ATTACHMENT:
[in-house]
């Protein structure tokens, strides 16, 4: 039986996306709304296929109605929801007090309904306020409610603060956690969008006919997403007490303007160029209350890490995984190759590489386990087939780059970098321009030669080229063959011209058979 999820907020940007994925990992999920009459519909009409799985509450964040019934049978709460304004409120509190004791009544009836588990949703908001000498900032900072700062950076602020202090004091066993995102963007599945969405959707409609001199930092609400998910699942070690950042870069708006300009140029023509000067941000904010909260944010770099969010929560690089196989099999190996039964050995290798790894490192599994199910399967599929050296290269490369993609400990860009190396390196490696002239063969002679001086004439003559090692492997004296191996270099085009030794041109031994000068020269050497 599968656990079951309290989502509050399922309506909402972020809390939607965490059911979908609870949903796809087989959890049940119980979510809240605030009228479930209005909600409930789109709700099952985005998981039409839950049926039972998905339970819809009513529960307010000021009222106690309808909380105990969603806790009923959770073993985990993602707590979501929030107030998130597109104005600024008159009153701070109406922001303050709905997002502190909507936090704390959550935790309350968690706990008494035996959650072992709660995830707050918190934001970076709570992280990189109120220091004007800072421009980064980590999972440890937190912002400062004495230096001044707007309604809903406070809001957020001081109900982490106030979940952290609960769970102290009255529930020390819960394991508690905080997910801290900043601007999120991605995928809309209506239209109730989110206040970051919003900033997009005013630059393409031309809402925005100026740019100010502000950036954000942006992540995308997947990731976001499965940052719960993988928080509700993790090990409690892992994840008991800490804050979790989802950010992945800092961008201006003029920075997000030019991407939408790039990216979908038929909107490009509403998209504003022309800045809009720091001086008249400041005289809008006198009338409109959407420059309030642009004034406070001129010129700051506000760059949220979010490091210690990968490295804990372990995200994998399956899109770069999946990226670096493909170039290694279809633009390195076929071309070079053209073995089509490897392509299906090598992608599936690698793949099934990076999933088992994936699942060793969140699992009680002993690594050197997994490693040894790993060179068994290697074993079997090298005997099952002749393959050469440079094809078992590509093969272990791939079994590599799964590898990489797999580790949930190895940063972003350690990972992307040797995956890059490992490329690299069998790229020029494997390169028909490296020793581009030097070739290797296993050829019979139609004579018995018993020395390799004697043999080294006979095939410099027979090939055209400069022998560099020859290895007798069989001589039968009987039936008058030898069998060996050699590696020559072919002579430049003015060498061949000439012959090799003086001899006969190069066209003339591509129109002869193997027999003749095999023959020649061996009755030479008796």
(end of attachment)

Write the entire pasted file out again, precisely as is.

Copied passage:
[in-house]
């Protein structure tokens, strides 16, 4: 039986996306709304296929109605929801007090309904306020409610603060956690969008006919997403007490303007160029209350890490995984190759590489386990087939780059970098321009030669080229063959011209058979 999820907020940007994925990992999920009459519909009409799985509450964040019934049978709460304004409120509190004791009544009836588990949703908001000498900032900072700062950076602020202090004091066993995102963007599945969405959707409609001199930092609400998910699942070690950042870069708006300009140029023509000067941000904010909260944010770099969010929560690089196989099999190996039964050995290798790894490192599994199910399967599929050296290269490369993609400990860009190396390196490696002239063969002679001086004439003559090692492997004296191996270099085009030794041109031994000068020269050497 599968656990079951309290989502509050399922309506909402972020809390939607965490059911979908609870949903796809087989959890049940119980979510809240605030009228479930209005909600409930789109709700099952985005998981039409839950049926039972998905339970819809009513529960307010000021009222106690309808909380105990969603806790009923959770073993985990993602707590979501929030107030998130597109104005600024008159009153701070109406922001303050709905997002502190909507936090704390959550935790309350968690706990008494035996959650072992709660995830707050918190934001970076709570992280990189109120220091004007800072421009980064980590999972440890937190912002400062004495230096001044707007309604809903406070809001957020001081109900982490106030979940952290609960769970102290009255529930020390819960394991508690905080997910801290900043601007999120991605995928809309209506239209109730989110206040970051919003900033997009005013630059393409031309809402925005100026740019100010502000950036954000942006992540995308997947990731976001499965940052719960993988928080509700993790090990409690892992994840008991800490804050979790989802950010992945800092961008201006003029920075997000030019991407939408790039990216979908038929909107490009509403998209504003022309800045809009720091001086008249400041005289809008006198009338409109959407420059309030642009004034406070001129010129700051506000760059949220979010490091210690990968490295804990372990995200994998399956899109770069999946990226670096493909170039290694279809633009390195076929071309070079053209073995089509490897392509299906090598992608599936690698793949099934990076999933088992994936699942060793969140699992009680002993690594050197997994490693040894790993060179068994290697074993079997090298005997099952002749393959050469440079094809078992590509093969272990791939079994590599799964590898990489797999580790949930190895940063972003350690990972992307040797995956890059490992490329690299069998790229020029494997390169028909490296020793581009030097070739290797296993050829019979139609004579018995018993020395390799004697043999080294006979095939410099027979090939055209400069022998560099020859290895007798069989001589039968009987039936008058030898069998060996050699590696020559072919002579430049003015060498061949000439012959090799003086001899006969190069066209003339591509129109002869193997027999003749095999023959020649061996009755030479008796």